The Interconnections of Media: From Frank O’Hara to Hop Along

Still Here: Art on HIV/AIDS from October 29th to December 7th, 2019 at The Stamp Gallery | University of Maryland, College Park | Written by Maddi Rihn.

During the summer before my sophomore year of high school, I wasted endless hours in the makeshift studio space that was my bedroom, spreading acrylic paint amateurly onto canvas. I distinctly remember listening to a select few albums over and over, one of which was (fittingly) Hop Along’s Painted Shut. Image result for Hop Along Painted ShutThe cover, a semi-exaggerated take on the traditional still life, features a large stack of fruit on a blue background, skillfully rendered by the lead singer (Frances Quinlan) herself. Not only did listening to this album while painting draw an inextricable attachment for me between experiencing art and making art, but it also led to a certain realization. As a newly budding musician and a longtime visual artist torn between genre, I came to understand that I didn’t have to choose a single medium to devote my energy to; mediums across the artistic spectrum – whether it be music, painting, dance, or literature – overlap, influence each other, and work together in a very important and necessary way.

There are countless other examples of this relationship, especially when it comes to art and literature. In 1964, Lawrence Ferlinghetti’s City Lights published Frank O’Hara’s Lunch Poems, a collection of poems infamously written during O’Hara’s breaks while working at the Museum of Modern Art (where he later became a curator). Currently, an exhibition in the MoMA features the work of O’Hara and artist Larry Rivers intertwined and in conversation with one another. In another example of the art-literature line being blurred, Jack Kerouac’s Book of Sketches was published posthumously in 2006, containing a number of documentary “spontaneous prose poems,” – what Kerouac liked to call “sketches,” – written during Kerouac’s travels across the United States. Language is so often used as media, in the way that paint is used for a painting, to create a work of art. 

In the current exhibition in the Stamp Gallery, Still Here: Art on HIV/AIDS, two of Shan Kelley’s pieces, Self Portrait III Shan_Kelley_Self_Portrait.jpgand Count Me Out, break down the art/literature barrier. Count Me Out reads like poem meant to be spoken aloud, while Self Portrait III reads more like art, like how Jenny Holzer’s Truisms read. Within the realm of a single medium in both of these pieces, Kelley creates two different distinctive mediums and subsequent meanings – that is, what is generally considered to be “art,” and what is generally considered to be “literature.” Rather than drawing a distinct separation, he blurs the line between them.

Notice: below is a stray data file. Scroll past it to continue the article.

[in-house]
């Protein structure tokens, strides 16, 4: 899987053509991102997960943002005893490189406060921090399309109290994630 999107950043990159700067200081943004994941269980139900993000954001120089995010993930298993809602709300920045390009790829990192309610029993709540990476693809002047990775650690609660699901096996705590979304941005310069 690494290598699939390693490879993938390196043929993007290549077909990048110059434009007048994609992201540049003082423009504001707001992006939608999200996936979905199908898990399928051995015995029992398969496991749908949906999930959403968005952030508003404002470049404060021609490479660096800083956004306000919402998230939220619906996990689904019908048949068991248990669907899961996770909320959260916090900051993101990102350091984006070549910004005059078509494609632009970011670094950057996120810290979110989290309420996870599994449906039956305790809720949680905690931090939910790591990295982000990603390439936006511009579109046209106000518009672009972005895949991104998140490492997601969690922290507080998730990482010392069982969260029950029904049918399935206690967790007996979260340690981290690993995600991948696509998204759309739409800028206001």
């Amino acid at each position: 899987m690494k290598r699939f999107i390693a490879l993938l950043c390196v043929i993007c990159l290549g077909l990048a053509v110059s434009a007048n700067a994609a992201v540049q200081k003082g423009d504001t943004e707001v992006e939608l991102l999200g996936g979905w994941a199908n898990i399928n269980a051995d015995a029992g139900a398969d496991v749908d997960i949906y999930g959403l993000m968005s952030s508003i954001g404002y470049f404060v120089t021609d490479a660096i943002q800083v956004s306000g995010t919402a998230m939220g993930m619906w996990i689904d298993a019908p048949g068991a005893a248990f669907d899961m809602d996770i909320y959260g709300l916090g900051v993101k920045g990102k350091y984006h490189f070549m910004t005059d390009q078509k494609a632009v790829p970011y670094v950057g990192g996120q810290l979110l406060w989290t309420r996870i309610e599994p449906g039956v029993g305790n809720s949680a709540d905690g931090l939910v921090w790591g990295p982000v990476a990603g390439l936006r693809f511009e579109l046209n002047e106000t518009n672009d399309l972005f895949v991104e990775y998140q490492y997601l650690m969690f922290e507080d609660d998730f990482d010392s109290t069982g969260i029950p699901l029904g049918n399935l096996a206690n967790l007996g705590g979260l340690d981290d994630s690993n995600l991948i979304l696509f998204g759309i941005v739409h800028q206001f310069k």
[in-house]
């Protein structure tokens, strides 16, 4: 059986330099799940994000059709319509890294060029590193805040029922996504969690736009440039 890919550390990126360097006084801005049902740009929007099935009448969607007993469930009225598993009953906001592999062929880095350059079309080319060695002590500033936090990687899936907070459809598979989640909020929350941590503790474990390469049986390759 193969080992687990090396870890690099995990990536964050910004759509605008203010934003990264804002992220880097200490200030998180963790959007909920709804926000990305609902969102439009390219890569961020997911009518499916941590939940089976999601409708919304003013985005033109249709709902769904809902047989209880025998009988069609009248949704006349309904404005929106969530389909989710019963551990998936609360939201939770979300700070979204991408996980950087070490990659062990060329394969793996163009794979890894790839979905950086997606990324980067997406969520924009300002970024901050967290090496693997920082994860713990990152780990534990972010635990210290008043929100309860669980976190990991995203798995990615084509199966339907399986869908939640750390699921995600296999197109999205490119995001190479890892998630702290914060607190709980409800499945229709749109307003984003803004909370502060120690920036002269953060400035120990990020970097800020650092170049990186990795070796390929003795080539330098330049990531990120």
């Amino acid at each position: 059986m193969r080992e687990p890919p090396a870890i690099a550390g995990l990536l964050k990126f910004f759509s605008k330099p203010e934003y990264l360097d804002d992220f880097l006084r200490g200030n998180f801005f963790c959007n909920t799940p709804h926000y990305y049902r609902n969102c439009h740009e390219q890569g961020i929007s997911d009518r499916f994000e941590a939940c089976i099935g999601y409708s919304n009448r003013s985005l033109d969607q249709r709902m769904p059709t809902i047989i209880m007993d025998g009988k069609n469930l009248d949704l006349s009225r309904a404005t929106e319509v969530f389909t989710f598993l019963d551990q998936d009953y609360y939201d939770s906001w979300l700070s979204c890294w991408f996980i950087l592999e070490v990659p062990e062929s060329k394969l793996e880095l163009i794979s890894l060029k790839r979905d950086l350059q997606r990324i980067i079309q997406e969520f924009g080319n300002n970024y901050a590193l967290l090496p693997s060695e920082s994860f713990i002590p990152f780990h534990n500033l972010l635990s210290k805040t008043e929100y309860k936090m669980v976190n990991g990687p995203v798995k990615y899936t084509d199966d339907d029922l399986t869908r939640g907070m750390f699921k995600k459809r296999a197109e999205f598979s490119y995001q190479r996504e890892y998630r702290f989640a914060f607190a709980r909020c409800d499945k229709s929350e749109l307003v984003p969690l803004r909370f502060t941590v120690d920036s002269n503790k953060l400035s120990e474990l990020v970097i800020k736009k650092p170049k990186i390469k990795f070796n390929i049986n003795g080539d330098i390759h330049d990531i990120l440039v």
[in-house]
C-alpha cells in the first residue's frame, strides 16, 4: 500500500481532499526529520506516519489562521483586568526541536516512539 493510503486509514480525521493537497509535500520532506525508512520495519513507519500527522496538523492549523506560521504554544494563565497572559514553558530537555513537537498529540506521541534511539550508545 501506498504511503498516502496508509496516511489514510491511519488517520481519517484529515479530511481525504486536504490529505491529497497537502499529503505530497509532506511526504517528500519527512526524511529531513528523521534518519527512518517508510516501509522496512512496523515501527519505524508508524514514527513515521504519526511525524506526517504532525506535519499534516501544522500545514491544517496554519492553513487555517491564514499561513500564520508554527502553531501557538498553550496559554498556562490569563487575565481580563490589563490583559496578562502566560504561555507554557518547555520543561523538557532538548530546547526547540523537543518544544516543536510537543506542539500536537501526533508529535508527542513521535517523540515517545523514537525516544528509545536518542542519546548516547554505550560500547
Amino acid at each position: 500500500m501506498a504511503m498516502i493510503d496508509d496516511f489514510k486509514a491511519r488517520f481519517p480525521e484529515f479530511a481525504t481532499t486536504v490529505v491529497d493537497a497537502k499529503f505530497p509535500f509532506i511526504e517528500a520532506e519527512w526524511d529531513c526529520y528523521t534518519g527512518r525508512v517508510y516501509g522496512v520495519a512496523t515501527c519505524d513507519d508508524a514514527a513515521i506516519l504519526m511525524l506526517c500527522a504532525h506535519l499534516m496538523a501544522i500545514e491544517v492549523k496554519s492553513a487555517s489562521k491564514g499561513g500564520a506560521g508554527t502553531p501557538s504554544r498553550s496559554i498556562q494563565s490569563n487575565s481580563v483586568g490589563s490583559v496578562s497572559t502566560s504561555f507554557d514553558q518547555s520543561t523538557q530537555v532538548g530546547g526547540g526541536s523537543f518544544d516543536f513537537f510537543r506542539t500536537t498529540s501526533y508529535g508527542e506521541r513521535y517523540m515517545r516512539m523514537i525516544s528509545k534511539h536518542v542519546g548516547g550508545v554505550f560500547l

In the past couple of weeks on the Stamp Gallery radio show, Art Hour, I’ve been hoping to get a further grasp on the connections between these three artistic mediums. Each week, a playlist is curated by one of the docents at the gallery in relation to the current exhibition, along with a short description of how the songs go along with themes, ideas, or images of the exhibition. Though some pairings might be more obviously fitting than others, it’s been interesting to see the many interpretations of how songs relate to artworks in the gallery. Though I have yet to arrive at a particular definition of this relationship between art and music (or between any other mediums, for that matter) I continue to witness examples of it almost everywhere I go, taking the form of comics, film, music, or visual art. 

Shan Kelley’s work is included in Still Here: Art on HIV/AIDS at The Stamp Gallery of the University of Maryland, College Park, from October 29th to December 7th, 2019. 

For more information on Shan Kelley, visit

Leave a Reply

Fill in your details below or click an icon to log in: Logo

You are commenting using your account. Log Out /  Change )

Google photo

You are commenting using your Google account. Log Out /  Change )

Twitter picture

You are commenting using your Twitter account. Log Out /  Change )

Facebook photo

You are commenting using your Facebook account. Log Out /  Change )

Connecting to %s